And her bathroom floor mat was thin. How do you expect it to stay dry when there are three people in the house using the same shower?
On top of that, we only had less than 10 minutes to shower every time. Because using too much water would increase her water bills…
My Host Mom : Thoughtful & Caring
Despite all the lectures during those two months living with my French mom, I did spend quite a nice time living with her. There are times where we would talk about something. She would make jokes sometimes and we laughed on and on about it. She would start a conversation just to help us practice speaking and listening in French. Whenever we didn’t understand a word, she would always try her best to explain it to us.
There was one time, I had zona, a type of shingles. Similar to chickenpox, but this one is like skin rash with blisters. Itchy and very painful. I was hopeless in the French language; therefore, I was too scared to go and see the doctor on my own.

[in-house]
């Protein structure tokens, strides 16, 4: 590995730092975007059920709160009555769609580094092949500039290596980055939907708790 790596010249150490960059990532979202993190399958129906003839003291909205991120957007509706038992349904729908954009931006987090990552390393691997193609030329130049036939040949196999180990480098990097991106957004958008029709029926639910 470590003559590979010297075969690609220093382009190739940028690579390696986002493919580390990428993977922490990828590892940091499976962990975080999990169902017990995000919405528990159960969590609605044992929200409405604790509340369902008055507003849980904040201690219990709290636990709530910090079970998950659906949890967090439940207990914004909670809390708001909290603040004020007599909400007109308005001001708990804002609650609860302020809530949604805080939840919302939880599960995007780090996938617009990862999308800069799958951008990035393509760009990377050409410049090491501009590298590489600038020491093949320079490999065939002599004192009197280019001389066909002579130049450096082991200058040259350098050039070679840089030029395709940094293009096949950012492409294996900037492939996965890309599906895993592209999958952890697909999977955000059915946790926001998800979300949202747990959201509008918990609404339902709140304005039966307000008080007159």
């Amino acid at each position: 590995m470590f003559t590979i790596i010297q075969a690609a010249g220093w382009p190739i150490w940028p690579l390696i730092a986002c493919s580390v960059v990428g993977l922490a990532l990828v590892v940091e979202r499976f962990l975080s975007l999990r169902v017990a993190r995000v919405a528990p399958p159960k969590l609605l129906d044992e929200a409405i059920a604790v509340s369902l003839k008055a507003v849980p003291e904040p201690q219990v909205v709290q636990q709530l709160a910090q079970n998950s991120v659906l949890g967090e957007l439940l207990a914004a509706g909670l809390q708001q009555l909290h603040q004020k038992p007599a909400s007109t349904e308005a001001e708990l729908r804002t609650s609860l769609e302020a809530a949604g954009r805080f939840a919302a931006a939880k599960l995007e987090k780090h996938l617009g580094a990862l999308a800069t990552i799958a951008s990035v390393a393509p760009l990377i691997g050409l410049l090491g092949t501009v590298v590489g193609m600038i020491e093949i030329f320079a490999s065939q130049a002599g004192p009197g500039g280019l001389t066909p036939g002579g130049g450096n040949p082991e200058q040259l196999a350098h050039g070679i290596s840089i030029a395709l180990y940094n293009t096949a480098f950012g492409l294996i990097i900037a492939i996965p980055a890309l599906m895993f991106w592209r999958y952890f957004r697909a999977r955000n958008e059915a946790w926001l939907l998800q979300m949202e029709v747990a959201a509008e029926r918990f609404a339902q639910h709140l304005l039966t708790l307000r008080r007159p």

I told Béatrice about what happened. She actually took me out to the clinic to see her doctor. Explained everything to him and helped me out to get the medicine from a nearby pharmacy.
Well, she was the only ‘mom’ I had at the time.
Living with a French mom changed my perspective on the French language and culture. It’s not a skill that you can gain by learning. It is by living the learnt theory.
Have you lived abroad with a host family? Share with me your experience living with a host family down in the comments below!